One thousand and four (1004) surveys from students in 18 Boston public schools were analyzed to gain a better understanding of deliberate self-injury and suicide ideation risk. The Boston Youth Survey (BYS) covered a range of topics from health behaviors and the use of school and community resources to developmental strengths and risk factors. Nativity and time spent in the United States, birth place of the participant’s parents and the participant, the main language spoken at home and discrimination based on ancestry/nativity were key independent variables in this study. Researchers also collected information about race, ethnicity, age, gender, academic grade level, number of parents living at home with the student, hours spent working outside of school and single item responses to questions assessing deliberate self-injury and suicide ideation. Students who worked more than 20 hours per week were found to be more likely to participate in deliberate self-injurious behaviors than their peers who did not have jobs. Additionally, students who were born in the United States and were discriminated against because of their nativity were significantly more likely to engage in self-injury and suicide ideation.

Practical Implications

The authors expected to find self-injury and suicide ideation occurring more often among students who were immigrants themselves rather than those who were native born. Given that discrimination based on family background was correlated with self-injurious behavior and suicide risk, it may be that immigrants have some protection from these negative experiences, whether because of closer connection to the immigrant culture or some other protective factor. Native-born students not of the dominant culture may experience more discrimination and lack adequate, healthy coping responses. Helping teens find alternative means to address challenging situations and strong emotions is essential to reducing the incidence of self-injurious behavior.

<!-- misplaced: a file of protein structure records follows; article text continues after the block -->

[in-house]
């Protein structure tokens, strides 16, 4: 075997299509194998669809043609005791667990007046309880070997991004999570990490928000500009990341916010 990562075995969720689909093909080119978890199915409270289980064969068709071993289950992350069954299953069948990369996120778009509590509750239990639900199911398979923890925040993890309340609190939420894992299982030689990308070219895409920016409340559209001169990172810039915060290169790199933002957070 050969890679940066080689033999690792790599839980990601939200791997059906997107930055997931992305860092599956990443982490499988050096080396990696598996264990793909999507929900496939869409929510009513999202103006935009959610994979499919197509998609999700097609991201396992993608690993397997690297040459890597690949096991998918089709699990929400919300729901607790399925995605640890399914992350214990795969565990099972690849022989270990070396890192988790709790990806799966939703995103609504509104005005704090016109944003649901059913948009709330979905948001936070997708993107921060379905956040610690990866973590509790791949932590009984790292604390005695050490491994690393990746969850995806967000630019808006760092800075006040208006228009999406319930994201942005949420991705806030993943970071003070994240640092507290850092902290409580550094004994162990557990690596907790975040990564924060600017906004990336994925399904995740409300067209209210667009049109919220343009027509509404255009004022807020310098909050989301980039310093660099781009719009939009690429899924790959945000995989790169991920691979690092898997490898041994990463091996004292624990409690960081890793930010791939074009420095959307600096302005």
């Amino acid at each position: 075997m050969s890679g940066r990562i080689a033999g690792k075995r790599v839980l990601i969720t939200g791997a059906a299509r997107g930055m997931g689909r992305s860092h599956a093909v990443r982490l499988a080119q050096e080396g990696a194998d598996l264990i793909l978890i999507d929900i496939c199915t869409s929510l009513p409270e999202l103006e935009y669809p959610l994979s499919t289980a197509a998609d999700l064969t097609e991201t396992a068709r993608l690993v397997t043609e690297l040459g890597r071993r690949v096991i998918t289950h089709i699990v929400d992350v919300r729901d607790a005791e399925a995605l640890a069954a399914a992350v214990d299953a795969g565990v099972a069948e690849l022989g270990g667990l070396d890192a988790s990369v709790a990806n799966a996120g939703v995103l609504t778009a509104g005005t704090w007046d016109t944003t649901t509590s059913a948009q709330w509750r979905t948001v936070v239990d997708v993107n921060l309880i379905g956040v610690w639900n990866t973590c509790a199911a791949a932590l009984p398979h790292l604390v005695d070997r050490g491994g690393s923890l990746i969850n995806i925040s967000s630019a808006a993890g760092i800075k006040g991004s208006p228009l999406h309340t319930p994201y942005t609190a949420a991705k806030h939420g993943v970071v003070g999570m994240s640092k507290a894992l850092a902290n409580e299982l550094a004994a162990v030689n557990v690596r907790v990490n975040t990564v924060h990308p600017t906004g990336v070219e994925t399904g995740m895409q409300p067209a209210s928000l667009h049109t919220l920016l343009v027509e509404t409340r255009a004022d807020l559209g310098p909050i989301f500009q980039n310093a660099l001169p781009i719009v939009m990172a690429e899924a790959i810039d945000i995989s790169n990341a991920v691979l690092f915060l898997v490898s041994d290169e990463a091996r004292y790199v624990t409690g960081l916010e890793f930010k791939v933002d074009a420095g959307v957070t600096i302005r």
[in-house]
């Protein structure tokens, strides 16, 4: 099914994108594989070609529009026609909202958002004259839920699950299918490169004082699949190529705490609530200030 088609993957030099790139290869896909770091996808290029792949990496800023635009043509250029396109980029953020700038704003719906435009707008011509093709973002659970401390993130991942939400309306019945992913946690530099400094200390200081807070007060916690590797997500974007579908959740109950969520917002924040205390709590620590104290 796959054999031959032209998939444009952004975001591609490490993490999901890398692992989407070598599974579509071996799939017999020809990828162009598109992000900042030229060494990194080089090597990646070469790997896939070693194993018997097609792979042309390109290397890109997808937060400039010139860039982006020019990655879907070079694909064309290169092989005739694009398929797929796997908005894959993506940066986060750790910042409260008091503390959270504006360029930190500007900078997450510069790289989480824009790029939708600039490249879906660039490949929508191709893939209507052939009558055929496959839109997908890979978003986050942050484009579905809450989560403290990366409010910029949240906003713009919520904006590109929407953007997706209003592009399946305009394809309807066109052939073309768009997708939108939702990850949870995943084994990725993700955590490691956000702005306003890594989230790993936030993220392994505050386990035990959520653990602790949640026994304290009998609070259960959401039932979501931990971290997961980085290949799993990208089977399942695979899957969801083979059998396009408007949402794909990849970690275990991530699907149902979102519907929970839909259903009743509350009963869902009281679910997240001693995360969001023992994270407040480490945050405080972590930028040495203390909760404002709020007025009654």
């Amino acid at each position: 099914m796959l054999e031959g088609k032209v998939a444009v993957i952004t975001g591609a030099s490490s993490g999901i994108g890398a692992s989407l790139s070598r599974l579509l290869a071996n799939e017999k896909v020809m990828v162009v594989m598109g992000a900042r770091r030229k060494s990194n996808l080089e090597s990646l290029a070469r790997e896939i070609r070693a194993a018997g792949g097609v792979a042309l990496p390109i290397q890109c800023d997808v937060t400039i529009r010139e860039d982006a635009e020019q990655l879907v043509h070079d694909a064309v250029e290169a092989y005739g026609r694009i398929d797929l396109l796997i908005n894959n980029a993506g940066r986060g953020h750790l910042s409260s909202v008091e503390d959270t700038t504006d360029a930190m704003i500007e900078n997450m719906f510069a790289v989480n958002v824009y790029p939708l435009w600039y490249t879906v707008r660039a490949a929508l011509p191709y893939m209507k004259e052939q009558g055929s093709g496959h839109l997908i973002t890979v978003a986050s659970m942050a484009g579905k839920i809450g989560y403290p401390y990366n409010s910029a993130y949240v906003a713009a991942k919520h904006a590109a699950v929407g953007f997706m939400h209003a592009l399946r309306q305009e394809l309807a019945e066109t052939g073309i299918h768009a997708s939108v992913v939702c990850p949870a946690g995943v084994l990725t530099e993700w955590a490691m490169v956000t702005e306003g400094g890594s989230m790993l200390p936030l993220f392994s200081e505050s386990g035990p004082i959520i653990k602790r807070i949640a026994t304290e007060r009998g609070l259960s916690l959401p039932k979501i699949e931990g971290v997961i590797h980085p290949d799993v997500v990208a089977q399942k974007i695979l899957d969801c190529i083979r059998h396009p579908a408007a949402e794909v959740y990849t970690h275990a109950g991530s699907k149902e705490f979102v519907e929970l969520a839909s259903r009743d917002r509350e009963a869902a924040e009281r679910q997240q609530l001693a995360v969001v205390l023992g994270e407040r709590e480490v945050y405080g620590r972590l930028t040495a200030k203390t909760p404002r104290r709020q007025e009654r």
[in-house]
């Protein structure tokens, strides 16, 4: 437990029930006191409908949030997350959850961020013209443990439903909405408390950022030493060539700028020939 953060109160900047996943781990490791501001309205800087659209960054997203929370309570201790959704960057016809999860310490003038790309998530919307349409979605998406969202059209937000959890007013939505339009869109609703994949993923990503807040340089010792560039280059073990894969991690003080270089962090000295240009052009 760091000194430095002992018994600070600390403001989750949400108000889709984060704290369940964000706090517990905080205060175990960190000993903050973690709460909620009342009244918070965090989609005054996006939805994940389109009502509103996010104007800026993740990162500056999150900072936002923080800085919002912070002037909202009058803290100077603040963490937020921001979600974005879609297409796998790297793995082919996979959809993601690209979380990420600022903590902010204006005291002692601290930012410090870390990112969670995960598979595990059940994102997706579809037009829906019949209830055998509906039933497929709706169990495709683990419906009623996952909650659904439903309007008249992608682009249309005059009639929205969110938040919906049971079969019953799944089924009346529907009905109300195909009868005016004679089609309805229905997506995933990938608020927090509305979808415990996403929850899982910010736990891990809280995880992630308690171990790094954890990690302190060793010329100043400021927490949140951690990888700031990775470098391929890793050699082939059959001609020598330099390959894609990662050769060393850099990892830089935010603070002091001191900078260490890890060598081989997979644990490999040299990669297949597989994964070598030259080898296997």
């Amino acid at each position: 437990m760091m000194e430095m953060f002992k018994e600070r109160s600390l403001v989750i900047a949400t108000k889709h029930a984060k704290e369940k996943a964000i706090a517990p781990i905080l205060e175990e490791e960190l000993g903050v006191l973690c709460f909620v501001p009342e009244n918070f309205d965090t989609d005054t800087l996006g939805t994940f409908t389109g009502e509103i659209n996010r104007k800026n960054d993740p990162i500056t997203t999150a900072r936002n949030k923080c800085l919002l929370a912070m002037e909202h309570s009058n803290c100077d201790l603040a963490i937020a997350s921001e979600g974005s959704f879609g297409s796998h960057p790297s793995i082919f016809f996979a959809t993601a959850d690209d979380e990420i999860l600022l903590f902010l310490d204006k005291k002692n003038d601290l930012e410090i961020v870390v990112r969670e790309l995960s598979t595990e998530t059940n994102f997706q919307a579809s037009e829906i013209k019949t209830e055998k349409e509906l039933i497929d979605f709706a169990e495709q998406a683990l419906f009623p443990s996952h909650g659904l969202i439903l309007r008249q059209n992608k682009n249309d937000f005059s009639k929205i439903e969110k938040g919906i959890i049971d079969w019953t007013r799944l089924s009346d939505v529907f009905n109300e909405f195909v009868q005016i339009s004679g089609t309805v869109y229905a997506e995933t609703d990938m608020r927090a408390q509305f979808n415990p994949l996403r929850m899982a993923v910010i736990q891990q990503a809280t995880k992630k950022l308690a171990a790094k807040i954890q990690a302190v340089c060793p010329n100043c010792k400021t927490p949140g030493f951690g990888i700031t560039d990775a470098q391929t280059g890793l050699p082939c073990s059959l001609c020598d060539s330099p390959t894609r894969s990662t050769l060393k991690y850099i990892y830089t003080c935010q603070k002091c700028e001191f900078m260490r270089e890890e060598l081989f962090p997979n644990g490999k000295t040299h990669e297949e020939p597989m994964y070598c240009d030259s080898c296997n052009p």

Adrian, M., Zeman, J., Erdley, C., Lisa, L., & Sim, L. (2011). Emotional dysregulation and interpersonal difficulties as risk factors for nonsuicidal self-injury in adolescent girls. Journal of Abnormal Child Psychology, 39, 389-400. doi: 10.1007/s10802-010-9465-3

Summary

Non-suicidal self-injury (NSSI) and risk factors for NSSI were assessed from a sample of 99 predominantly Caucasian, middle-class adolescent girls admitted to a psychiatric hospital. Youth completed self-report measures of emotion processing, interpersonal relationships, social experiences and nonsuicidal self-injury. The authors found multiple connections between emotion regulation and family and peer interpersonal conflict. Emotional dysregulation and NSSI were facilitated through “unsupportive social contexts” such as family and peer discord. Family relational problems directly affected emotional dysregulation. Consistent with existing literature, adolescent girls admitted to a psychiatric hospital showed more negative affect and conflict and less positive affect and family cohesiveness than their non-psychiatric peers. Family relational problems, which result in a higher likelihood of peer conflict as well, often interfere with healthy development. Familial relational problems can result in emotion dysregulation, which increases the likelihood of NSSI. Ultimately, adolescents who did not have the opportunity to learn how to identify and express negative emotions in a supportive environment often developed unhealthy coping skills, such as NSSI.

Practical Implications